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Figure 2: Feedback process of the strategic decision
The saving of information is done for a later call up. The saving refers on the one hand to the manager’s experiences and on the other hand to rules and technologies formed in the organization by data processing. In the example a seller remembers the studied rules and phrases of the last consulting-training and comes to the customer to service him.
The next part is the deciding as a step-by-step process to find out about the necessary actions. The decision does not need to be done conscious by a certain executive but can also develop instinctive by logical necessity from conditions.
In the example the seller starts a marketing strategy with the intention to influence the potential customer.
 Beer, S. (1972): Brain of the Firm, pp. 135.
 Malik, F. (1984): Strategie des Managements, 38.
 Malik, F. (1984): Strategie des Managements, 46.
 Schmidt, D. (1991): Strategisches Management komplexer Systeme, 29
 Ansoff, H. (1966): Management Strategie, 100-103.
 Smircich, L., Stubbart, C. (1985): Strategic Management, pp. 725.
 Staehle, W.H. (1990): Management, pp. 47.
 Mintzberg, H., Ahlstrand, B., Lampel, J. (1999): Strategy Safari, pp. 240.
 Beer, S. (1979): The Heart of Enterprise; Malik, F. (1991): Strategie des Managements, 32. The model of viable systems is often interpreted as the best cybernetic model with the highest amount of recorded structures and so it i soften used as a framework for modifications.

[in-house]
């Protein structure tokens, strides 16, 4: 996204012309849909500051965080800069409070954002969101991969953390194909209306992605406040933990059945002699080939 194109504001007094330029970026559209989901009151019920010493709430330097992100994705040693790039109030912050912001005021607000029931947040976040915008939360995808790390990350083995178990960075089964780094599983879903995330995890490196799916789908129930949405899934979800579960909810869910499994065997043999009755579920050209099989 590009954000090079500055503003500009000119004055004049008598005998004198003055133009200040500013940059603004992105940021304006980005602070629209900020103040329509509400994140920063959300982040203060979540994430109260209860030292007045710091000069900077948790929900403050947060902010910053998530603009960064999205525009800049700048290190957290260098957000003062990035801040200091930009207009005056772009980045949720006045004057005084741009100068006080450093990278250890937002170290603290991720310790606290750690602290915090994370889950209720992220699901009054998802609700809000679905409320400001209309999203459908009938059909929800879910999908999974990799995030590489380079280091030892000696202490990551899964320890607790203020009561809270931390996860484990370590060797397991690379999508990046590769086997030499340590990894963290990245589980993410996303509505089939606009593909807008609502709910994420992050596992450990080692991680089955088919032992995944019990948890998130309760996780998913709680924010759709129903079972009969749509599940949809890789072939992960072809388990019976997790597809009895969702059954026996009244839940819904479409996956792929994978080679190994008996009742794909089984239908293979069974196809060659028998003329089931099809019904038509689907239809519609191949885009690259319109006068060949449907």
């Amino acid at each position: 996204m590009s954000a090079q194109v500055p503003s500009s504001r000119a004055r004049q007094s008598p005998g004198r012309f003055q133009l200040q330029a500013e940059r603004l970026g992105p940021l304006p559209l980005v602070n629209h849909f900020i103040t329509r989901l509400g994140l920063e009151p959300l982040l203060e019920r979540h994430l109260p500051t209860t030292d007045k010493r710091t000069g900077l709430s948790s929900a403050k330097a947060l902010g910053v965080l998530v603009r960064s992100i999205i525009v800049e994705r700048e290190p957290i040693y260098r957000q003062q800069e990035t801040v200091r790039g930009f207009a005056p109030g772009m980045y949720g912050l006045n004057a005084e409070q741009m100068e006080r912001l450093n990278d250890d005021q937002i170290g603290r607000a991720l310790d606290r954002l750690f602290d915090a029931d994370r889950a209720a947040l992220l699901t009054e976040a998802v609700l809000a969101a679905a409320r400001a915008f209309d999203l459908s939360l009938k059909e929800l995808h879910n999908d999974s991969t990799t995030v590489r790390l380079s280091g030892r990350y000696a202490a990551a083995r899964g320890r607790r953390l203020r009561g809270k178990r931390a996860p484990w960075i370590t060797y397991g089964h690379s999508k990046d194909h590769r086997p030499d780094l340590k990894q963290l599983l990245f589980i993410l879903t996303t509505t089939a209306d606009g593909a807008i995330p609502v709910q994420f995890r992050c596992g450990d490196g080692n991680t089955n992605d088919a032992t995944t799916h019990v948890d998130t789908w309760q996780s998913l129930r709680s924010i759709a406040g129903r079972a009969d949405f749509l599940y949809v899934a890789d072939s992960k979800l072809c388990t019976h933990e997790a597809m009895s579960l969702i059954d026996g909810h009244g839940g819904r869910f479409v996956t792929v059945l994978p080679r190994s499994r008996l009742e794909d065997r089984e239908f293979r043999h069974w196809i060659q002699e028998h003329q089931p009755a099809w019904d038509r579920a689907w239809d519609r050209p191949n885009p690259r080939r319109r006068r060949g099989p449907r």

Beer, S. (1972): Brain of the Firm, pp. 135. Beer describes the general management relations of viable systems.
 Beer, S. (1973): Kybernetische Führungslehre, pp. 43.
 Malik, F. (1991): Strategie des Managements, 80.
 Malik, F. (1991): Strategie des Managements, 69. He wants to explain that the company also have to adjust its business behaviour to environmental changes. For example it can expend its main business to other articles to survive in market competition. But a company has no guarantee that it can keep a sustainable viability.
 Drucker, P. (1974): Management-Tasks, 664.
 Malik, F. (1991): Strategie des Managements, 83.
 Gomez, P., Malik, F., Oeller, K.H. (1975): Systemmethodik, 123 p.
 Gould, S.J. (1980): The Panda´s Thumb, 180.
 Malik, F. (1991): Strategie des Managements, 87.
 Malik, F. (1991): Strategie des Managements, 103. This principle is compared in the literature with the Poland Babuschka dolls, that look outside nearly identical but can be put one into the other for many layers, like the skins of an onion. Malik shows the biological realization that every cell of the human body includes the DNA architectural drawing of the whole body in its genes. That means the organism itself could be reproduced by the DNA of every subordinated cell.
 Gomez, P., Malik, F., Oeller, K.H. (1975): Systemmethodik, 308. The system of higher level also is a meta system that does not need to be cogent authoritarian, but deals with variables and relations of higher level caused by its higher view. In practice was proofed that an authoritarian structure usually is formed to minimize disturbances and deviations.
 Beer, S. (1972): Systems Approach, 30. This quality is desirable but not a real immanent quality of the systems..
 Malik, F. (1991): Strategie des Managements, 96 p.
 Malik, F. (1991): Strategie des Managements, 50.
 Malik, F. (1991): Strategie des Managements, 70–73. Malik thinks the model of viable systems by Beer would be one of the most important fundamentals to understand complexity of systems.
 Mintzberg, H., Ahlstrand, B., Lampel, J. (1999): Strategy Safari, 176. The scientists often have problems to analyse the creative act of strategy design with the methods of psychology.
 Mintzberg, H., Ahlstrand, B., Lampel, J. (1999): Strategy Safari, 177-179.
 Corner, P.D., Kinicki, A.J., Keats, B.W. (1994): Integrating, 296; Mintzberg, H., Ahlstrand, B., Lampel, J. (1999): Strategy Safari, 183.
 Mintzberg, H., Ahlstrand, B., Lampel, J. (1999): Strategy Safari, 184.
 Mintzberg, H., Ahlstrand, B., Lampel, J. (1999): Strategy Safari, 185. Often it cannot be remembered how a decision came by, because too many persons and departments were involved in the decision making.